More than a century of oil and gas drilling has left behind millions of abandoned wells, many of which are leaching pollutants into the air and water.
Leaks from abandoned wells have long been recognized as an environmental problem, a health hazard and a public nuisance. They have been linked to dozens of instances of groundwater contamination by research commissioned by the Groundwater Protection Council, whose members include state ground water agencies. Orphaned wells have been blamed for a slew of public safety incidents over the years, including a methane blowout at the construction site of a waterfront hotel in California last year.
The Intergovernmental Panel on Climate Change last year recommended that U.N. member countries start tracking and publishing the amount of methane leaching from their abandoned oil and gas wells after scientists started flagging it as a global warming risk. So far, the United States and Canada are the only nations to do so.
The U.S. figures are sobering: More than 3.2 million abandoned oil and gas wells together emitted 281 kilotons of methane in 2018, according to the data, which was included in the U.S. Environmental Protection Agency’s most recent report on April 14 to the United Nations Framework Convention on Climate Change.
The actual amount could be as much as three times higher, the EPA says, because of incomplete data. The agency believes most of the methane comes from the more than 2 million abandoned wells it estimates were never properly plugged.
A school district in Beverly Hills, California, was saddled with a bill of at least $11 million to plug 19 oil wells on the property of its high school, after a judge in 2017 absolved Venoco LLC – the bankrupt company that had been operating the wells – of any responsibility for clean-up because other creditors took priority. The city of Beverly Hills is contributing another $11 million to the job.
“This is an incredible amount of money” siphoned away from education, said Michael Bregy, superintendent of the Beverly Hills Unified School District.
State and federal regulations normally require drillers to pay an up-front bond to cover future cleanups if they go belly-up. But the rules are a patchwork, with wildly differing requirements, and they seldom leave governments adequately funded. In Pennsylvania, for example, it would take several thousand years to plug its estimated backlog of 200,000 abandoned oil wells at the current rate of spending, according to data from the state regulator.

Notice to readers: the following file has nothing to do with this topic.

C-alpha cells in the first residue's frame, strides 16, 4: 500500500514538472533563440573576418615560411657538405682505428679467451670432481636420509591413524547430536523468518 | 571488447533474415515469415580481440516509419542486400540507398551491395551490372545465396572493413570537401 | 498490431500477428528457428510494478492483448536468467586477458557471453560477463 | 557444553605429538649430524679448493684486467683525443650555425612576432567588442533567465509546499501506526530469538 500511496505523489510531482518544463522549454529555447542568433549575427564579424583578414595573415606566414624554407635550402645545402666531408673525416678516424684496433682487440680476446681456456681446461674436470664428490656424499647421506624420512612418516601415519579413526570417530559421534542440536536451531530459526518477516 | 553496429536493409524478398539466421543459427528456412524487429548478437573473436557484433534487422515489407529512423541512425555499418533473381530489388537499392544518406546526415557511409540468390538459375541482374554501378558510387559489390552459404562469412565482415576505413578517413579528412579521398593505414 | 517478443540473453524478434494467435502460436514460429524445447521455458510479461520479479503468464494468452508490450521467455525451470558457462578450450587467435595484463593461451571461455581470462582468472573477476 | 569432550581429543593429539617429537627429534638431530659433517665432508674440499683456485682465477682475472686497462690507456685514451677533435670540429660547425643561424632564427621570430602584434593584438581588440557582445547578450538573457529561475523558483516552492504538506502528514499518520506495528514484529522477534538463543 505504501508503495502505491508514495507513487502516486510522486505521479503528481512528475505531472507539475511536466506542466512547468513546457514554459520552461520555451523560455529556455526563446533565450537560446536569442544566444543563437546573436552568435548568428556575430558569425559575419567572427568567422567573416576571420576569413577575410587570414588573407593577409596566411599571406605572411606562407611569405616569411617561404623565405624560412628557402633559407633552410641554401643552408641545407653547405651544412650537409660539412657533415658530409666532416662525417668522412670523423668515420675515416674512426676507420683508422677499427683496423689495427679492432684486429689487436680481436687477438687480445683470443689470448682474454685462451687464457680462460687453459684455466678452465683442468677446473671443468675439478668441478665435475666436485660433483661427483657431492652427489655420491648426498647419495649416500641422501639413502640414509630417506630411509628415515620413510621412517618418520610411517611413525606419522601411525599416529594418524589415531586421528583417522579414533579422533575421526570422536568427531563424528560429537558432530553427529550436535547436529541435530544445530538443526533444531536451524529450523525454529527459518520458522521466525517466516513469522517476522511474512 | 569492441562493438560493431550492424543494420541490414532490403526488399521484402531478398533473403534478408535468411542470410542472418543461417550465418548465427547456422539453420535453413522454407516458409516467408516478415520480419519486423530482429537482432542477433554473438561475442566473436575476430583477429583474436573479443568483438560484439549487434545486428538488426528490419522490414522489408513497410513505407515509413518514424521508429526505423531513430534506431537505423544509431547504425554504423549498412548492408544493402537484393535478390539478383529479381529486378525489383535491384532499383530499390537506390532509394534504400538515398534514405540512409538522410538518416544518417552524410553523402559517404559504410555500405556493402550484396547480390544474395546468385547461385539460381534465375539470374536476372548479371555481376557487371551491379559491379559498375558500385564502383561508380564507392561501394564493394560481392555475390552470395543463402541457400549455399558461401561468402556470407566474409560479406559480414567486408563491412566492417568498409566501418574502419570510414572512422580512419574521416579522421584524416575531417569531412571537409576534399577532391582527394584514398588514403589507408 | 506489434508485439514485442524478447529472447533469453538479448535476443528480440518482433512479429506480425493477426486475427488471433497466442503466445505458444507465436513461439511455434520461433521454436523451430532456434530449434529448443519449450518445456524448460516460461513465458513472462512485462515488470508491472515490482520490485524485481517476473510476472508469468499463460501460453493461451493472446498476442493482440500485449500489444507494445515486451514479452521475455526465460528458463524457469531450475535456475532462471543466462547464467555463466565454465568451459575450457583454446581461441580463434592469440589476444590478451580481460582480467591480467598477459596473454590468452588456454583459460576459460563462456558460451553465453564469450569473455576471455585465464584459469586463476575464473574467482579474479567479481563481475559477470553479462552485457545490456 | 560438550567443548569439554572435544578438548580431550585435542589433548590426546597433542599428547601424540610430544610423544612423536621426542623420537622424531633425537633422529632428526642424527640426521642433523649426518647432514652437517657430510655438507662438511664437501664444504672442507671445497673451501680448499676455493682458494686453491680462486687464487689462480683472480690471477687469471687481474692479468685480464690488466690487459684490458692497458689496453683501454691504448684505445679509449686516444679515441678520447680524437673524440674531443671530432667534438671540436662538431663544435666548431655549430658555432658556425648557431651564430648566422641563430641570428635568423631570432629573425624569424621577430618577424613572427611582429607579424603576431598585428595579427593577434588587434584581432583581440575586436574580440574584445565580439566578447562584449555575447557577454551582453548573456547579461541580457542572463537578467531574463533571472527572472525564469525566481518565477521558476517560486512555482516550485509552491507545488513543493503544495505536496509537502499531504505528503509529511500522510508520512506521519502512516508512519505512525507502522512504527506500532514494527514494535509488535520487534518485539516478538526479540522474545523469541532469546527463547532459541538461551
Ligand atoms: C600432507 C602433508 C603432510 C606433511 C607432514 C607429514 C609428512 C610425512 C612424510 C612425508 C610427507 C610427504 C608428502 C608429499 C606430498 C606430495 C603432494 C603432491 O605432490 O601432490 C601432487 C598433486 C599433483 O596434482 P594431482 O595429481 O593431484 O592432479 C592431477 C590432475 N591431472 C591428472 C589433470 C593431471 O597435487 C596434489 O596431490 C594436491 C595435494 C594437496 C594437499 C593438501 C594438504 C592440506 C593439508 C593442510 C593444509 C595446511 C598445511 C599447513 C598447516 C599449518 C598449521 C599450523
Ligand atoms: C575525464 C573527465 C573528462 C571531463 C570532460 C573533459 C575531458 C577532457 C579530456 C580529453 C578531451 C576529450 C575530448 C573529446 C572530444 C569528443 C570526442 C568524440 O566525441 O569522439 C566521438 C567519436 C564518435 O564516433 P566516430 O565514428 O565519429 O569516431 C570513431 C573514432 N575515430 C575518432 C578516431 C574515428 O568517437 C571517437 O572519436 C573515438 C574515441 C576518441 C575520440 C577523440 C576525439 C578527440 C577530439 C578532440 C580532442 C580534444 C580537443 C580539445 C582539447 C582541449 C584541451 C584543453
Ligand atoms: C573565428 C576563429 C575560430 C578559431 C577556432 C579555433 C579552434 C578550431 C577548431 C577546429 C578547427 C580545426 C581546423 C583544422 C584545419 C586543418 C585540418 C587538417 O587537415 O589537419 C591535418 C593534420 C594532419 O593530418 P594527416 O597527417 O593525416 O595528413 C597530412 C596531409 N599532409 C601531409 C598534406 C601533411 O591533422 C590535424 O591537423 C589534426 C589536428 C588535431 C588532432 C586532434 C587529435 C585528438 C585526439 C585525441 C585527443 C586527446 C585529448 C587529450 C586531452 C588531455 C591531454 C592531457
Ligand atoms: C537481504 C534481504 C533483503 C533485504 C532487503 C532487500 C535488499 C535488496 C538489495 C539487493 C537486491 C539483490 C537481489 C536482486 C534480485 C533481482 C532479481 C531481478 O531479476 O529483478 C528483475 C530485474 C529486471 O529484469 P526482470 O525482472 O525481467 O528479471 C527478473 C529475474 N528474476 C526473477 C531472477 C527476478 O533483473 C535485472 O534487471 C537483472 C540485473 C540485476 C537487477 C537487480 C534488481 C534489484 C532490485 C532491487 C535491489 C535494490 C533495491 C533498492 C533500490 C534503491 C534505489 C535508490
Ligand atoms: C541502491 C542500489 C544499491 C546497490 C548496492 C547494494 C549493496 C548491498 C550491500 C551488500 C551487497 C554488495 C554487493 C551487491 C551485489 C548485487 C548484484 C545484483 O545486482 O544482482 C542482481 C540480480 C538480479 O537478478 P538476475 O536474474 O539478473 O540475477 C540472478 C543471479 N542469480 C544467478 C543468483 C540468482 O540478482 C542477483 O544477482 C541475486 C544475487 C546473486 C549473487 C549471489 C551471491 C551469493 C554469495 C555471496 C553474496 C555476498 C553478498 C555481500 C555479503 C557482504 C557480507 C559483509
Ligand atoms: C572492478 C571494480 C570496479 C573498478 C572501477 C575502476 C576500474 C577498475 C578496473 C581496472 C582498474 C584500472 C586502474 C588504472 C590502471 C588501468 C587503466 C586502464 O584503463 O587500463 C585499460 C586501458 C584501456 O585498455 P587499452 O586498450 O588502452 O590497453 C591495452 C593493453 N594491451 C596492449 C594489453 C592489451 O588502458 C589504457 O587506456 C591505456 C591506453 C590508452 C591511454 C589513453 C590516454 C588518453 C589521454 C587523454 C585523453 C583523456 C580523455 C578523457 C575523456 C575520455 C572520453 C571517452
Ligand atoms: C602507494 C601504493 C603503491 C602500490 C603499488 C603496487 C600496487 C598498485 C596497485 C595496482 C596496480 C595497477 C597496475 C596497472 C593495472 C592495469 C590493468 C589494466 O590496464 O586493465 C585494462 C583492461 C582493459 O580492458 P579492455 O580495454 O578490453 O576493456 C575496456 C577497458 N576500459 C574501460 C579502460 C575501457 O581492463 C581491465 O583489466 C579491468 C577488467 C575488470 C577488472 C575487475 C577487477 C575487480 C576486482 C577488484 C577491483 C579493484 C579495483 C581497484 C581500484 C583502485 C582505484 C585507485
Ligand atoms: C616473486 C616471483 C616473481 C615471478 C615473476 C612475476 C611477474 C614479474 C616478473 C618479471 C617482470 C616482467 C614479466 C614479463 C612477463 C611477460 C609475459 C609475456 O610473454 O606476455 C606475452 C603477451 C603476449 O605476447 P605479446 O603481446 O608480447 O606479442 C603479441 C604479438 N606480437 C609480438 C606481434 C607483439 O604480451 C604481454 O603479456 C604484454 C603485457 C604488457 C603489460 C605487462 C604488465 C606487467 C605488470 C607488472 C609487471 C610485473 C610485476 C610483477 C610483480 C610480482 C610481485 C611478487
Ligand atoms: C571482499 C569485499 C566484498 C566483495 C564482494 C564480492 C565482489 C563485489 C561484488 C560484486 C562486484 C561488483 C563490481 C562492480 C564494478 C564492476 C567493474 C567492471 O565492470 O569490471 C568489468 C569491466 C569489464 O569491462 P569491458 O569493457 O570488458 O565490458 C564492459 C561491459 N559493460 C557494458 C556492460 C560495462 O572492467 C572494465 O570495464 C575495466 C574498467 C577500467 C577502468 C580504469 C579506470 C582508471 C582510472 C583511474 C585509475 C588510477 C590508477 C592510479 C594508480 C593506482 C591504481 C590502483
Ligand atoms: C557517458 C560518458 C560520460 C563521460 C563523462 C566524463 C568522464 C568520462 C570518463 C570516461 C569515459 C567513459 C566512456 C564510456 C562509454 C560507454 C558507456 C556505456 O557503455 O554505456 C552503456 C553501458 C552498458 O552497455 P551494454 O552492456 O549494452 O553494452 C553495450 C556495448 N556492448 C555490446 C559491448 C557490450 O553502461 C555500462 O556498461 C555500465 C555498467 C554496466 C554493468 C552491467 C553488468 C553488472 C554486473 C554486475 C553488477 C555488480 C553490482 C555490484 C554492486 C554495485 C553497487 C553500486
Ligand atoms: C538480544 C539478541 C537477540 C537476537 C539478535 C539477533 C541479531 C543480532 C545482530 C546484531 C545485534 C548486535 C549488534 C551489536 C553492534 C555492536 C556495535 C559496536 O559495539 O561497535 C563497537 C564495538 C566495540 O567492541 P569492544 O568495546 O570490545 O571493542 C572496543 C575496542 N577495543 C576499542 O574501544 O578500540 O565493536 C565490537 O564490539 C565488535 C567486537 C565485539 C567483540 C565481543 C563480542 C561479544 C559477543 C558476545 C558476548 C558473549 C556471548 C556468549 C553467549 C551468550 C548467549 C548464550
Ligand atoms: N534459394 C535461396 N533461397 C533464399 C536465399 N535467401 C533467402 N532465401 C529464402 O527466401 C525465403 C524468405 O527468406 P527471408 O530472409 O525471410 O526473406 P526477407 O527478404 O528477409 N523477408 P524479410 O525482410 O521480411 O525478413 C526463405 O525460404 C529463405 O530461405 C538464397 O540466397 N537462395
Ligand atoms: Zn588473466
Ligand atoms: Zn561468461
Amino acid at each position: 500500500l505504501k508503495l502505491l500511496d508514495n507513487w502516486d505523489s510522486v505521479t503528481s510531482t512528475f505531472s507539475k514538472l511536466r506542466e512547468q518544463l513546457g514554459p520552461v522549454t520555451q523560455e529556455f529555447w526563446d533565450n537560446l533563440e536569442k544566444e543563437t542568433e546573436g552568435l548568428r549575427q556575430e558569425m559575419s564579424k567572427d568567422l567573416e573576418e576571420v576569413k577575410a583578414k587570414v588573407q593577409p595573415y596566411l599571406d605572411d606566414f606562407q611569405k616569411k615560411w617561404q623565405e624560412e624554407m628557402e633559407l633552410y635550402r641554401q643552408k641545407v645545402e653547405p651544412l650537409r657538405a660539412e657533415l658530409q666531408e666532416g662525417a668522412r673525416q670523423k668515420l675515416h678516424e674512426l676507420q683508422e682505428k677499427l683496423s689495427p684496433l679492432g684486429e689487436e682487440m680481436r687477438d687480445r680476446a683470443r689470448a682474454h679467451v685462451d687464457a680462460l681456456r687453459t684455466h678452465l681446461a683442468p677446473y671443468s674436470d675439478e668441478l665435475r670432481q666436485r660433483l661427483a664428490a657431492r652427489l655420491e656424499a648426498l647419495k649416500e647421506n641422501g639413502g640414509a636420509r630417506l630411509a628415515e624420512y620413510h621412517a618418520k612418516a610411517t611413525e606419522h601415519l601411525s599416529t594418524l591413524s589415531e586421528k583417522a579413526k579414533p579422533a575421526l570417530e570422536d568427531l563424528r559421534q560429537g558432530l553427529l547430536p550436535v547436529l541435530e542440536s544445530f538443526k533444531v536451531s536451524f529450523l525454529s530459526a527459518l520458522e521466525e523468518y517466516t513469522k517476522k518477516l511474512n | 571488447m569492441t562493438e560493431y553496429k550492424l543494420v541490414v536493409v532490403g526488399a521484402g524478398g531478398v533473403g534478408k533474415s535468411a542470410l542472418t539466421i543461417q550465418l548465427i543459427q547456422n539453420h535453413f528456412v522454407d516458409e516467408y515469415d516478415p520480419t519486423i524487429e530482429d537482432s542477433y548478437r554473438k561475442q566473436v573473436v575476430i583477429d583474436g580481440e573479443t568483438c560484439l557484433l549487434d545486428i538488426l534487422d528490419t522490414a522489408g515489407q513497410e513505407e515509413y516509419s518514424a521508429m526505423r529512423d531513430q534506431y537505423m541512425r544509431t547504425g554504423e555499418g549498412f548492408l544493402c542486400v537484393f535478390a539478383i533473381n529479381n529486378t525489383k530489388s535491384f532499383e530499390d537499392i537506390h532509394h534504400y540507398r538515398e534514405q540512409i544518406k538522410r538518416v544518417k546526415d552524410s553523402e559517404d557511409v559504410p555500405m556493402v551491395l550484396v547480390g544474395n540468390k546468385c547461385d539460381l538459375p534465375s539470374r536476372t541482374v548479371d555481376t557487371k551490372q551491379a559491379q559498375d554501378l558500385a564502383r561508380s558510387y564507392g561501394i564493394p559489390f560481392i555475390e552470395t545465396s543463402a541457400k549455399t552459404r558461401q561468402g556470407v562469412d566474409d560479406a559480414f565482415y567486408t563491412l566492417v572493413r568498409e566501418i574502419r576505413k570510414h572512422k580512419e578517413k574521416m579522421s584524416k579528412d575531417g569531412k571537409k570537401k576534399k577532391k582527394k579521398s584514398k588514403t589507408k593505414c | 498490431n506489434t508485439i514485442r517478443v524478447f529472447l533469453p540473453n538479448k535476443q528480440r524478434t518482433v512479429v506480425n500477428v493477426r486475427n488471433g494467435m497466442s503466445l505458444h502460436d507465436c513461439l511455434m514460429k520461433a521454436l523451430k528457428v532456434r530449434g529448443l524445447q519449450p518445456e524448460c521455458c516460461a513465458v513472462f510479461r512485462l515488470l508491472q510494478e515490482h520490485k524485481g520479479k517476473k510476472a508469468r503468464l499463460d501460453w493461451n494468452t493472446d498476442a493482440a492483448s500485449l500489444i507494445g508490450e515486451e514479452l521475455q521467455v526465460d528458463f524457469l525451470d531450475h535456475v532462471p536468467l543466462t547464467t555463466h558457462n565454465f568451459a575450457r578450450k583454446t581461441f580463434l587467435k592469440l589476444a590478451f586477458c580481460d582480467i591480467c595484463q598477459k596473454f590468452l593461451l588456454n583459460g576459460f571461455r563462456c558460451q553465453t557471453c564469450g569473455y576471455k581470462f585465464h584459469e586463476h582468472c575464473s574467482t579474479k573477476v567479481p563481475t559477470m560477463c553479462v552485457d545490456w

The pollution threat goes beyond climate change. Leaks from abandoned wells have been found to contaminate groundwater and soil. In extreme cases, gas from abandoned wells has caused explosions.
In Ohio and Texas, state regulators have each found an average of around two groundwater contamination incidents per year related to orphaned wells, according to research by the Groundwater Protection Council published in 2011 and dating to the 1980s.
In April 2017, for example, neighbors of Ohio farmer Stan Brenneman alerted him to the smell of oil coming from a drainage ditch on his 111-acre corn and soybean farm near the town of Elida, Brenneman told Reuters. The ditch drains water from the farm and carries it into rivers, streams and eventually Lake Erie.
Ohio’s Division of Oil & Gas Resources Management excavated 800 feet of the farm’s drainage system to find a well casing – about 130 years old – releasing oil three feet underground. The plugging operation took two months to complete and cost the state $196,915, according to a spokeswoman for the state Department of Natural Resources.
More recently, in 2018, the U.S. EPA was alerted to the presence of nearly 50 abandoned oil and gas wells on Navajo Nation lands within the borders of Utah and New Mexico that were bubbling water at the surface. Tests showed the way from some of the wells contained potentially dangerous levels of arsenic, sulfate, benzene and chloride.
The Navajo Nation Environmental Protection Agency said plugging the wells would require “major funds” and that, in the meantime, the public had been warned not to drink the water.
We suggest cleanup the old before starting any new projects.